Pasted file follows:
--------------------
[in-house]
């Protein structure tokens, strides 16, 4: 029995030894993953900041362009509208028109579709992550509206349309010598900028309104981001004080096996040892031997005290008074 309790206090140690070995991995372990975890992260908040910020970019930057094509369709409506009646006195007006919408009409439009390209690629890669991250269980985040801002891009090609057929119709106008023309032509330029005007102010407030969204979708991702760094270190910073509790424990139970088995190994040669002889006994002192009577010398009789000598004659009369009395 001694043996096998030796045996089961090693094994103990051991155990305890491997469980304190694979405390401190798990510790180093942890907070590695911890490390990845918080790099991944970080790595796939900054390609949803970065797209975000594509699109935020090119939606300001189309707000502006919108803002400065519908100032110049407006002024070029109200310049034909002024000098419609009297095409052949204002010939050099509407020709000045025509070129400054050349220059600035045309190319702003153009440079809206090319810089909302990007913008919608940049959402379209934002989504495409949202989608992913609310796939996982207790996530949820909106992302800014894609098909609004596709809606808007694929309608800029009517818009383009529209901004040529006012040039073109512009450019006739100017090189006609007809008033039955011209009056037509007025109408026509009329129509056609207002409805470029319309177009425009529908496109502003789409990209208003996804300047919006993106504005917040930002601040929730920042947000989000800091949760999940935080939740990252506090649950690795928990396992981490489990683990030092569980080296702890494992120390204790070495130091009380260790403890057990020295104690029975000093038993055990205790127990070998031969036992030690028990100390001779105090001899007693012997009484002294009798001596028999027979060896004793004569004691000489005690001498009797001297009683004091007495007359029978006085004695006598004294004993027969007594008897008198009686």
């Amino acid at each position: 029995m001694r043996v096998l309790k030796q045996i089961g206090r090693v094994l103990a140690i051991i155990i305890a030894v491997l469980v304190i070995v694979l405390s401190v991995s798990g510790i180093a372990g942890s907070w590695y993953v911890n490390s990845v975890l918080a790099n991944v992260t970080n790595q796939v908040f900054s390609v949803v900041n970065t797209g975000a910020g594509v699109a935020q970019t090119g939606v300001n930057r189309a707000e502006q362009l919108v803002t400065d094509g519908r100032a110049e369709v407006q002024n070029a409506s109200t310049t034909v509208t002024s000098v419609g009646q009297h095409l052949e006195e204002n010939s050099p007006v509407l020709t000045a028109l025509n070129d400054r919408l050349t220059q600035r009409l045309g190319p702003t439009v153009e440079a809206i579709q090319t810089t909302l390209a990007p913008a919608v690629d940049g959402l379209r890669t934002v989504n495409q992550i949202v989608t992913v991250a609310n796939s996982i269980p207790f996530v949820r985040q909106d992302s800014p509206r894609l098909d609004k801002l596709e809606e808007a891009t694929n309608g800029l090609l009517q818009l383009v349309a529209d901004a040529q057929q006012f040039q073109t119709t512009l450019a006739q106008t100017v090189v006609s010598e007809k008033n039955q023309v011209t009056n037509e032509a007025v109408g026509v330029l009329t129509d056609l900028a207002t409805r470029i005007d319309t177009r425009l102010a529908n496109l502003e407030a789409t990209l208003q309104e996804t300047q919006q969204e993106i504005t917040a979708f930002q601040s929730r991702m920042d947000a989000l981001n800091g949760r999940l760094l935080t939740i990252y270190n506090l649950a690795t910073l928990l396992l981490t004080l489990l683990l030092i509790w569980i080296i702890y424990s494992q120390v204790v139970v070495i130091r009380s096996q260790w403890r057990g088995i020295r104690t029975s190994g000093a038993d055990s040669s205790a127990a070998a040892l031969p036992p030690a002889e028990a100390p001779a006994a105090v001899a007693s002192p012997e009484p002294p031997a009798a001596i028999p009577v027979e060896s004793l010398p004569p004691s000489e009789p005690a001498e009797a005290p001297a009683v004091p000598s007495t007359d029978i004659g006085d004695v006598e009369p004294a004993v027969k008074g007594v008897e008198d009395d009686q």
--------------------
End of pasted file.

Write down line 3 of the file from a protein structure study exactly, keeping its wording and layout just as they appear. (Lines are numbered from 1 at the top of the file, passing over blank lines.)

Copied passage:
């Amino acid at each position: 029995m001694r043996v096998l309790k030796q045996i089961g206090r090693v094994l103990a140690i051991i155990i305890a030894v491997l469980v304190i070995v694979l405390s401190v991995s798990g510790i180093a372990g942890s907070w590695y993953v911890n490390s990845v975890l918080a790099n991944v992260t970080n790595q796939v908040f900054s390609v949803v900041n970065t797209g975000a910020g594509v699109a935020q970019t090119g939606v300001n930057r189309a707000e502006q362009l919108v803002t400065d094509g519908r100032a110049e369709v407006q002024n070029a409506s109200t310049t034909v509208t002024s000098v419609g009646q009297h095409l052949e006195e204002n010939s050099p007006v509407l020709t000045a028109l025509n070129d400054r919408l050349t220059q600035r009409l045309g190319p702003t439009v153009e440079a809206i579709q090319t810089t909302l390209a990007p913008a919608v690629d940049g959402l379209r890669t934002v989504n495409q992550i949202v989608t992913v991250a609310n796939s996982i269980p207790f996530v949820r985040q909106d992302s800014p509206r894609l098909d609004k801002l596709e809606e808007a891009t694929n309608g800029l090609l009517q818009l383009v349309a529209d901004a040529q057929q006012f040039q073109t119709t512009l450019a006739q106008t100017v090189v006609s010598e007809k008033n039955q023309v011209t009056n037509e032509a007025v109408g026509v330029l009329t129509d056609l900028a207002t409805r470029i005007d319309t177009r425009l102010a529908n496109l502003e407030a789409t990209l208003q309104e996804t300047q919006q969204e993106i504005t917040a979708f930002q601040s929730r991702m920042d947000a989000l981001n800091g949760r999940l760094l935080t939740i990252y270190n506090l649950a690795t910073l928990l396992l981490t004080l489990l683990l030092i509790w569980i080296i702890y424990s494992q120390v204790v139970v070495i130091r009380s096996q260790w403890r057990g088995i020295r104690t029975s190994g000093a038993d055990s040669s205790a127990a070998a040892l031969p036992p030690a002889e028990a100390p001779a006994a105090v001899a007693s002192p012997e009484p002294p031997a009798a001596i028999p009577v027979e060896s004793l010398p004569p004691s000489e009789p005690a001498e009797a005290p001297a009683v004091p000598s007495t007359d029978i004659g006085d004695v006598e009369p004294a004993v027969k008074g007594v008897e008198d009395d009686q």